Legendary Australian guitarist John Williams and the English Chamber Orchestra present Sculthorpe’s Nourlangie, a guitar concerto inspired by a stunning rock escarpment in the Australia’s Kakadu National Park, at Guildhall Old Library (27 June). The concert is followed by a unique happening in Guildhall Yard – Dusk Chorus is a musical soundscape of birdsong and wildlife recorded in the Australian Outback, with new choreography depicting the dance of the lyrebird and giant birds made from recycled rubbish. The piece is created by David Lumsdaine, realised by Craig Vear with choreography by Rachel Lopez de la Nieta.
Ora Barlow and Kim Halliday from Pacific Curls – one of Oceania’s most creative group of performers – join cellist Alexander Ivashkin at Girdler’s Hall (30 June). Their indigenous-meets-classical programme features one of Bach’s masterpieces as well as recent works by Brett Dean and Gillian Whitehead. Grammy Award-winning The King’s Singers give the world première of Australian composer Elena Kats-Chernin’s River’s Lament at the Lord Mayor’s residence Mansion House (7 July). Kiwi baritone Jonathan Lemalu performs with the New Zealand String Quartet at Merchant Taylors’ Hall (11 July). New Zealand-born organist Dame Gillian Weir and rising star soprano Anna Leese perform with the City of Birmingham Symphony Orchestra conducted by Simone Young at St Paul’s Cathedral (12 July). Richard Nunns, New Zealand’s leading exponent of Maori instruments, performs with the New Zealand String Quartet at Haberdashers’ Hall (13 July) and the NZTrio at Butchers’ Hall (14 July).  Nunns will also give a presentation on traditional instruments, Voices of the Land: Nga Reo o te Whenua (12 July).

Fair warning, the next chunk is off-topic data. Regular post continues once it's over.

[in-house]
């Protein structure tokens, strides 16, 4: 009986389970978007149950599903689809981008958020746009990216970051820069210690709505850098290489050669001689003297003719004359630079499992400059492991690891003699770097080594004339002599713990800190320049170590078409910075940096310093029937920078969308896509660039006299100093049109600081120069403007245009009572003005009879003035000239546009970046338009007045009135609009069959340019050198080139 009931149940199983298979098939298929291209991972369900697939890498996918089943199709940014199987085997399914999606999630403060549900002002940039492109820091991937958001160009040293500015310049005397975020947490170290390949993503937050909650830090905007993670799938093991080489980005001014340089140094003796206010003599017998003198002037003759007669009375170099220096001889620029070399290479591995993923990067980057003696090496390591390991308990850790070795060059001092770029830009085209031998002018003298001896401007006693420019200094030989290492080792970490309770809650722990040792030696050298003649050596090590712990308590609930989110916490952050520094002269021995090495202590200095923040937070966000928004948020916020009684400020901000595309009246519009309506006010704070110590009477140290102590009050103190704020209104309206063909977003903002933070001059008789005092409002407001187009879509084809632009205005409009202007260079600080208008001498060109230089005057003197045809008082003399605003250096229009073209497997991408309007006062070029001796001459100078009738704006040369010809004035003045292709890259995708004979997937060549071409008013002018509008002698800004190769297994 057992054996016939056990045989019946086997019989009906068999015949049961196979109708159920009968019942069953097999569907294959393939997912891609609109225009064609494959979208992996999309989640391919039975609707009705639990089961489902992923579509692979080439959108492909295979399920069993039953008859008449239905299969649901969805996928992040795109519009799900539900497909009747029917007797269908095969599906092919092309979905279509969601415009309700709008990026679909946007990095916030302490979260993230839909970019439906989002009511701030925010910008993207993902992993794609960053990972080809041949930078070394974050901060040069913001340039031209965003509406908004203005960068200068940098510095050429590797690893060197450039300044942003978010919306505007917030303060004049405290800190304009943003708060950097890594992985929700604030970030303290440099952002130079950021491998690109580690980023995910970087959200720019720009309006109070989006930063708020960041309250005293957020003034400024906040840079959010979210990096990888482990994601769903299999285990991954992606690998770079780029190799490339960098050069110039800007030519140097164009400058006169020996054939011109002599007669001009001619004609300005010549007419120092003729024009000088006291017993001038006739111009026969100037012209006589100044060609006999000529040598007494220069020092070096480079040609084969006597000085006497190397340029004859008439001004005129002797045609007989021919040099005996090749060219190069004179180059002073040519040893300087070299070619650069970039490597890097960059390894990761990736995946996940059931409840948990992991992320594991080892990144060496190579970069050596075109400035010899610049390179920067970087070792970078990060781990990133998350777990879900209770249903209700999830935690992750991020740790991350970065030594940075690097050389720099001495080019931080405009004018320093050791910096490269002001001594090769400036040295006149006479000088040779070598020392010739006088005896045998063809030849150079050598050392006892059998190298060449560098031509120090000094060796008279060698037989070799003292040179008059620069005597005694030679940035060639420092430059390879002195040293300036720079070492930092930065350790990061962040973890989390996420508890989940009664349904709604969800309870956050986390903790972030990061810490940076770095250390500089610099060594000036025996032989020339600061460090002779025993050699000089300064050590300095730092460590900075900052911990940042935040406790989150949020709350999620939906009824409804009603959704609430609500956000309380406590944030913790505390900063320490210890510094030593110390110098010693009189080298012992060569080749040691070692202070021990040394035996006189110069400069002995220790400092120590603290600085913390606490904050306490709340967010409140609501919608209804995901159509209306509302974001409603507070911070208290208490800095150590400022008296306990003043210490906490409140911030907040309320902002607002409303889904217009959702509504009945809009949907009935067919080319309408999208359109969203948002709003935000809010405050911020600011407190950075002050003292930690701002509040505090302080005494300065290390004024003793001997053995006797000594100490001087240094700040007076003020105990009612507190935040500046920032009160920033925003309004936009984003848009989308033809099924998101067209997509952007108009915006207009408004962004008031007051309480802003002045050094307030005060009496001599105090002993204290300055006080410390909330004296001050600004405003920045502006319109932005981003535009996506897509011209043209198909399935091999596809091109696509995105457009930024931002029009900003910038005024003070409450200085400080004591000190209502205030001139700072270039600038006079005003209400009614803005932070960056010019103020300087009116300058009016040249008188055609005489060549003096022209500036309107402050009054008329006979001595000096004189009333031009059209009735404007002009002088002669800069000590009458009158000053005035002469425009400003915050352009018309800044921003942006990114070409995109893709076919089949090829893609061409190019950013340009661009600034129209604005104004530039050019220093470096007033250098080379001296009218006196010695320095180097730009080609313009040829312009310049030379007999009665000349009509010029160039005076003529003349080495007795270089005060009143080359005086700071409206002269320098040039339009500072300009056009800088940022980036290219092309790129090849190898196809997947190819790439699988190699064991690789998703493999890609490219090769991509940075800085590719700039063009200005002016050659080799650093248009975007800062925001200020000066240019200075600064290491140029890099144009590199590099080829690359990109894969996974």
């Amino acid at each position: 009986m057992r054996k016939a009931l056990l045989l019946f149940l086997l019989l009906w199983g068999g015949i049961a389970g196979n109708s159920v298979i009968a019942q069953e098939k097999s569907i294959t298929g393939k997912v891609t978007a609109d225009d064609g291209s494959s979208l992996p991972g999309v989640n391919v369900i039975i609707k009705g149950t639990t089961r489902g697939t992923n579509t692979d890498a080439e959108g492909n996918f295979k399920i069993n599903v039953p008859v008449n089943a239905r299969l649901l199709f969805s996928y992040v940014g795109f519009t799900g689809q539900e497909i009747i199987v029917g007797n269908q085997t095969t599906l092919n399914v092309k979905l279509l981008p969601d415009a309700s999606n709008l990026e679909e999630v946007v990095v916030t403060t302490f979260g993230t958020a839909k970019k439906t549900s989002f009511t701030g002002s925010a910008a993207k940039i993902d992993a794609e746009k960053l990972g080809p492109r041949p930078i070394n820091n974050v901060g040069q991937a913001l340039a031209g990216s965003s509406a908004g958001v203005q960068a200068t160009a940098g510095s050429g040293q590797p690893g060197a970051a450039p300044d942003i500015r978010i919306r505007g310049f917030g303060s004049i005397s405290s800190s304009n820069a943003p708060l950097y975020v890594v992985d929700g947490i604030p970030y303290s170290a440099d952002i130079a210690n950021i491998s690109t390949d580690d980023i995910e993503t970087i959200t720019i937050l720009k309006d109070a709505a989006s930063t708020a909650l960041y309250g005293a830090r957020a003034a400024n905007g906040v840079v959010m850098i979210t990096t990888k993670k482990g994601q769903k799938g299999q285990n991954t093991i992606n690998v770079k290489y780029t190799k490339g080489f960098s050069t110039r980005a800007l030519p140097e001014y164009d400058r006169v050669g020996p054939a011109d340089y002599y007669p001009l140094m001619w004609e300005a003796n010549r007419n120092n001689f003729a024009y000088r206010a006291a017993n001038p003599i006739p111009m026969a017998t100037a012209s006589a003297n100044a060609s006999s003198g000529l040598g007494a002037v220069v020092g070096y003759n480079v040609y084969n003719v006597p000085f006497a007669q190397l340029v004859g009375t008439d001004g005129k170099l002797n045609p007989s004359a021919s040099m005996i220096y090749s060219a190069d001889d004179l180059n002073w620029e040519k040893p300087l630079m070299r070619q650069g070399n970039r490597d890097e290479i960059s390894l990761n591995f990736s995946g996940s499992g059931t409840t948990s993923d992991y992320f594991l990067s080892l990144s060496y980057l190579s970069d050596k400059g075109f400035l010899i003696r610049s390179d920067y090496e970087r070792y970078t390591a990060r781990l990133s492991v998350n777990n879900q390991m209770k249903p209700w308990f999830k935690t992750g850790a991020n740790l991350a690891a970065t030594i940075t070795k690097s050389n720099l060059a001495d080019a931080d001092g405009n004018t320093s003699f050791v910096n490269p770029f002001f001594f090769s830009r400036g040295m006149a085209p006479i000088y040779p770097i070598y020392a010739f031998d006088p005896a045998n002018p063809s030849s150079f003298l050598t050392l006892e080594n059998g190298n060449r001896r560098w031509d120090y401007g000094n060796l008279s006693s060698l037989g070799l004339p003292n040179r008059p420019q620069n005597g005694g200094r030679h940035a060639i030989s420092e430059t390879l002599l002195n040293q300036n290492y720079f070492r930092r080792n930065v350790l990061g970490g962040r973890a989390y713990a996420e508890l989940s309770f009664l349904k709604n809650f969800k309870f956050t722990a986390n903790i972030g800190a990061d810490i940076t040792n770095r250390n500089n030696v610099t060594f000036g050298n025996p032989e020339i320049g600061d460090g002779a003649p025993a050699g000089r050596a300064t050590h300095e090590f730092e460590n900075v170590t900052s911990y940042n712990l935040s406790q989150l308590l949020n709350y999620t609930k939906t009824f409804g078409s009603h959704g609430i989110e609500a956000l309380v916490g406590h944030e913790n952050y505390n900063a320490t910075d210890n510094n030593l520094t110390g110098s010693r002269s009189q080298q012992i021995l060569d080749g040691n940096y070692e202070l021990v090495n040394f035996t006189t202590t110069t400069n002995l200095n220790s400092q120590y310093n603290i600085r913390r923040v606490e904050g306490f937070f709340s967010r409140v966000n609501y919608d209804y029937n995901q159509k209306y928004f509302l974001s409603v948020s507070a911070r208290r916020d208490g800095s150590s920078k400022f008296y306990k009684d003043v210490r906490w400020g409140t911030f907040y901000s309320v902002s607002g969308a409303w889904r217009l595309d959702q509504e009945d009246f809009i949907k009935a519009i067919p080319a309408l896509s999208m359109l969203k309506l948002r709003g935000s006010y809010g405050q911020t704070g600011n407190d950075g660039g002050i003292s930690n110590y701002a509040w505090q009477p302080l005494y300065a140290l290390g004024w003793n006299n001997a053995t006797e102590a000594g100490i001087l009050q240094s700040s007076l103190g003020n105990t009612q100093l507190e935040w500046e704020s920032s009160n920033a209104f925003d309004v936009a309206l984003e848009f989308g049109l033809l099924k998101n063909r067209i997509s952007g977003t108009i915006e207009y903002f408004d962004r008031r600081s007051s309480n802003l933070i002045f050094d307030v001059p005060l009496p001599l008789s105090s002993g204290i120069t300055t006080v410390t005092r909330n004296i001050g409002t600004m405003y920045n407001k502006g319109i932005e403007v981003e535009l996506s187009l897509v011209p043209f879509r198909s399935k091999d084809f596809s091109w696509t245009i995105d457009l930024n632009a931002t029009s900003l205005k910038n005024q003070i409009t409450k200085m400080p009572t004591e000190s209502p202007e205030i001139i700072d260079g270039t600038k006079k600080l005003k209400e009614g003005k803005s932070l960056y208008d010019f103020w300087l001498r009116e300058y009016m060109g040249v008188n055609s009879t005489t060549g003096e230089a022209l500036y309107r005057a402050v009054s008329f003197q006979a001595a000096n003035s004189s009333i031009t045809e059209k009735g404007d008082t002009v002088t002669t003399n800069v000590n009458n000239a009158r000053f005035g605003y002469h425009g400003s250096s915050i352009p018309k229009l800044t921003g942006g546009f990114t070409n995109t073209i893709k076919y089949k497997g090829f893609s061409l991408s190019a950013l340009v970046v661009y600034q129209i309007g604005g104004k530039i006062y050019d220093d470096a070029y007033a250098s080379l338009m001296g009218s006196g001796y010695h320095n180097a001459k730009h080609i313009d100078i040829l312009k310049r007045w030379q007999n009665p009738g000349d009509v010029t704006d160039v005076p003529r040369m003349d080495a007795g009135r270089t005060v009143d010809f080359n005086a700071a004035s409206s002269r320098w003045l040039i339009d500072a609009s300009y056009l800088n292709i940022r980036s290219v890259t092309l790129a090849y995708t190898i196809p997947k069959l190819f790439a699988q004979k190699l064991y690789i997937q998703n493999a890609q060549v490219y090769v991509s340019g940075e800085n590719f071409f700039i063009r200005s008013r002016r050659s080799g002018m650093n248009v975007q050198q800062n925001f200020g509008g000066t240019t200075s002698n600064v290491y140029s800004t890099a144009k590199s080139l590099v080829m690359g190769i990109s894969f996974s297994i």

The Festival’s programme of ever-popular free outdoor events offers some Australasian gems. Didges on the Bridges brings ancient rhythms to the early morning commute for thousands of Londoners crossing the City’s bridges (28 June). Waka on the Thames sees an ornate Maori war canoe crewed by 16 Maoris in full traditional dress from New Zealand’s Toi Maori and London’s Ngati Ranana communities (1 July). The Origins Family Day on Hampstead Heath (3 July) features a host of activities for the family including a Powhiri  (traditional Maori welcoming ceremony), Maori kite flying, Dreamtime story tent, and the chance to learn a Haka and walk away with a Ta Moko tattoo. Australasian musicians and music can also be heard throughout the Festival’s Commuter Music, Pacific Sounds and Music in the Yard events including a performance by Frank Yamma, a traditional Pitjantjatjara man from the central desert (7 July). Regarded as one of Australia's most important indigenous songwriters, Yamma’s brutally honest tales of respect for the old law and the importance of country are spine-tingling.